en
Scientific article
Open access
English

Cervical cancer screening programs and their context-dependent effect on inequalities in screening uptake: a dynamic interplay between public health policy and welfare state redistribution

Published inInternational Journal for Equity in Health, vol. 20, no. 1, 211
Publication date2021-09-24
Abstract

Background: Breast cancer stands as the leading cause of cancer related mortality in women worldwide. Mammography screening has the potential to improve prognosis by reducing stage at diagnosis. Socioeconomic inequalities in mammography cancer screening have been widely reported. The influence of organised programs on socioeconomic disparities regarding mammography screening is to date unclear. We aimed to investigate the impact of an organised regional screening program on socioeconomic inequalities in terms of the uptake, knowledge and attitudes towards mammography screening. Methods: Data were obtained from two cross-sectional surveys of women 50 to 69 years old conducted in 1998 and 2012, before and after the implementation of an organised breast cancer screening program in Geneva, Switzerland. Socioeconomic status was measured by monthly household income and education level. Logistic and linear regression multivariable models were used to investigate the evolution of socioeconomic gradients between 1998 and 2012 in terms of uptake, knowledge and attitudes towards mammography screening. Results: In 1998, before the implementation of an organised screening program, 44% of women from the lowest education category reported mammography practice conforming to recommendations versus 63% of the more educated participants. This socioeconomic gradient was no longer present in 2012 where reported mammography practice at guideline-recommended frequency were 83 and 82% in the lowest and highest education level categories respectively (change in education gradient over time, p = 0.018). The difference in mammography practice in agreement with recommendations between the lowest and the highest income category went from 27 percentage points in 1998 to 14 percentage points in 2012 (change in income gradient over time, p = 0.10). The socioeconomic gradient in negative attitudes towards mammography screening persisted in 2012 but was reduced compared to 1998. We did not observe a reduction in the socioeconomic disparities in knowledge regarding mammography screening over this period. Conclusions: This study suggests that mammography screening programs may lessen socioeconomic inequities in mammography practice. Such programs should feature adapted communication tools to reach women of lower socioeconomic status to attempt to further reduce socioeconomic gradients in mammography screening.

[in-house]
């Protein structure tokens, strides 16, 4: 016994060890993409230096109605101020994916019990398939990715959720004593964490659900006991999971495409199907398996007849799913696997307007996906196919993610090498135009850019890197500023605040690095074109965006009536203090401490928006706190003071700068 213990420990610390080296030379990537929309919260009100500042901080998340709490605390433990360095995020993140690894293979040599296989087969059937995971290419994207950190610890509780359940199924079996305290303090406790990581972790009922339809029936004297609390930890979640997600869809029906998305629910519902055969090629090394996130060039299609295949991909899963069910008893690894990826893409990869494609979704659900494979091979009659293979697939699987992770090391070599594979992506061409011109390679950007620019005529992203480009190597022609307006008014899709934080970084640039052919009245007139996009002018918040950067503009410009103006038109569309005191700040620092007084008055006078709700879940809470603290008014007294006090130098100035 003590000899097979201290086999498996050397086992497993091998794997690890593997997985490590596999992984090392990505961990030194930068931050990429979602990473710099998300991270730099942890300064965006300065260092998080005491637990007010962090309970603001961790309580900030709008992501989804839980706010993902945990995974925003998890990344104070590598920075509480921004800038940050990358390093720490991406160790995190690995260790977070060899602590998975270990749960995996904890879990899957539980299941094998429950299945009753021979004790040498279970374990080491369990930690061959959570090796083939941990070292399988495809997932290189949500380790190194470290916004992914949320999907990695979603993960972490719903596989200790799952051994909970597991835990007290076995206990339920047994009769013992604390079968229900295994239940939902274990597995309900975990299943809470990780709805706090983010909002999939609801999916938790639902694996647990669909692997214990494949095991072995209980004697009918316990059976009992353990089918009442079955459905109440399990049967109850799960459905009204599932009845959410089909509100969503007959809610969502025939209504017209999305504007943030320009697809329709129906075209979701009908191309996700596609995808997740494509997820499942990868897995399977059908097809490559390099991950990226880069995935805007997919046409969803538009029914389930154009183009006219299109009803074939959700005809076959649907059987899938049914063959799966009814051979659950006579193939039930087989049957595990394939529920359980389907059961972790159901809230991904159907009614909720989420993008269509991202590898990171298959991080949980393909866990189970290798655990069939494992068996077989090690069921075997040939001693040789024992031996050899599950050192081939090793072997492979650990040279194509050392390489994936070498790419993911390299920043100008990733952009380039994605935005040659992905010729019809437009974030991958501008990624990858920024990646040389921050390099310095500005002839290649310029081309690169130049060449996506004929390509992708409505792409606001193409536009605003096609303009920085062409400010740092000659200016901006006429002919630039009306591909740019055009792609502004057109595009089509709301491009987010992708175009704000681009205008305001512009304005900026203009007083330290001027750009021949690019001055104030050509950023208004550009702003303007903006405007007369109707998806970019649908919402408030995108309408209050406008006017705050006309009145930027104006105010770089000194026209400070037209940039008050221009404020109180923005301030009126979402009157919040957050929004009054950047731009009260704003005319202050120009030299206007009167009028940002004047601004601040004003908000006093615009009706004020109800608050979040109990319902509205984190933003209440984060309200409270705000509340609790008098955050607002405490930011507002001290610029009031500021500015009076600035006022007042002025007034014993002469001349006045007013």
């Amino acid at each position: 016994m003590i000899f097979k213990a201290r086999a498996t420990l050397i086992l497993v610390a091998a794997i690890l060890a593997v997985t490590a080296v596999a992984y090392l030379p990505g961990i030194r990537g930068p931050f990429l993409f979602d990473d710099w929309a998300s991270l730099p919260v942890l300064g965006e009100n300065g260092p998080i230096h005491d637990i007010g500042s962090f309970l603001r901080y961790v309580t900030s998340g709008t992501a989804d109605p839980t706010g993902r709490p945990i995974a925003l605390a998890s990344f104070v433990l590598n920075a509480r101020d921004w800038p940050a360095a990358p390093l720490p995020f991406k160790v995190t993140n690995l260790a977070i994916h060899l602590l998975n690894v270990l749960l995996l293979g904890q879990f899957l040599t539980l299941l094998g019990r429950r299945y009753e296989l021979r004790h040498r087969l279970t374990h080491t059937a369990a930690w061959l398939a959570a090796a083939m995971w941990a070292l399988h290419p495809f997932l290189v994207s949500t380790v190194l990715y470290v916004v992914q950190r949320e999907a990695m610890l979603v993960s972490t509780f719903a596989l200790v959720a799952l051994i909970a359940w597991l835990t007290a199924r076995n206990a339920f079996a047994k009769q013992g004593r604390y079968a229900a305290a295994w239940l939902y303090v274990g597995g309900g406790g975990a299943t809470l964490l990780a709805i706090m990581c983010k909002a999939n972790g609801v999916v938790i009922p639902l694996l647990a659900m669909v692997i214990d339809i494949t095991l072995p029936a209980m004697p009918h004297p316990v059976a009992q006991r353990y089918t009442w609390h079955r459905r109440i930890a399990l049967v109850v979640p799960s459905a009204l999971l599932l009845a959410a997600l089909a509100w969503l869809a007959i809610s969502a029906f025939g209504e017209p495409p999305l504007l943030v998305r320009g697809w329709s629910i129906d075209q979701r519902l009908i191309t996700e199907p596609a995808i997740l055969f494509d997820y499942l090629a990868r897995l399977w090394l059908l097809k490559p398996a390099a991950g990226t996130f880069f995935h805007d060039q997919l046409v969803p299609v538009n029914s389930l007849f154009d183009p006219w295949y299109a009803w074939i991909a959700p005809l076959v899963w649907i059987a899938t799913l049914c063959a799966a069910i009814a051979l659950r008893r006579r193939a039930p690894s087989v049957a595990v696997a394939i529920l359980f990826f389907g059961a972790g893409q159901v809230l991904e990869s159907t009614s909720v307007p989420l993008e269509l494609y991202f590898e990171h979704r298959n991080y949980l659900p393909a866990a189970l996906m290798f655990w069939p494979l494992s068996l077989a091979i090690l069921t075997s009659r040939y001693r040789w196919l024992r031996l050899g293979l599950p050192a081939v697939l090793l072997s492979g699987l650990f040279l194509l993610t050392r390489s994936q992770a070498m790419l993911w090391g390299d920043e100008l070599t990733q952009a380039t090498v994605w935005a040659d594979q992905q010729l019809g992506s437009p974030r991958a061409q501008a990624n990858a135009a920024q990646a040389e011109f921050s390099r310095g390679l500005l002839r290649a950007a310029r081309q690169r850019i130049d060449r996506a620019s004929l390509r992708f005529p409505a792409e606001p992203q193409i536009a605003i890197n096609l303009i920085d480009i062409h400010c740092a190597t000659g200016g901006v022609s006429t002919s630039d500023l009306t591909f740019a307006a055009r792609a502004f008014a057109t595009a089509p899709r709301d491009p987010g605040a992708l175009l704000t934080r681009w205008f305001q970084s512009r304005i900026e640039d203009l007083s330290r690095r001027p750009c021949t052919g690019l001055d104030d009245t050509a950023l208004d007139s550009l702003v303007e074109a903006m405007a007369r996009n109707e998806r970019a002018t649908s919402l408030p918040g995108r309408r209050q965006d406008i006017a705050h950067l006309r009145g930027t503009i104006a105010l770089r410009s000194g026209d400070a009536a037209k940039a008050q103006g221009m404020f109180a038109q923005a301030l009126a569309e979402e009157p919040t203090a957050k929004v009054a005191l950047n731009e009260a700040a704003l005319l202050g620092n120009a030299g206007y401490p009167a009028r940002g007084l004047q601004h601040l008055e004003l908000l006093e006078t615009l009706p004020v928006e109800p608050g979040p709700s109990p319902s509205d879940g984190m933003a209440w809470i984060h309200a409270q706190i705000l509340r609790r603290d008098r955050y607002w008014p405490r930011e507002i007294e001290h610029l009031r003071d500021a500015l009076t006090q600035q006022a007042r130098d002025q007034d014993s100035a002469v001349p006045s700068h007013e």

eng
Keywords
  • Access to healthcare
  • Cancer screening participation
  • Decommodification
  • Education gradient
  • Income gradient
  • Screening strategy
Funding
  • 176115 - Swiss National Science Foundation
  • FWOOPR2018005701 - Fonds Wetenschappelijk Onderzoek
Citation (ISO format)
DE PREZ, Vincent et al. Cervical cancer screening programs and their context-dependent effect on inequalities in screening uptake: a dynamic interplay between public health policy and welfare state redistribution. In: International Journal for Equity in Health, 2021, vol. 20, n° 1, p. 211. doi: 10.1186/s12939-021-01548-6
Main files (1)
Article (Published version)
accessLevelPublic
Identifiers
ISSN of the journal1475-9276
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34downloads

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Creation10/04/2021 2:25:00 PM
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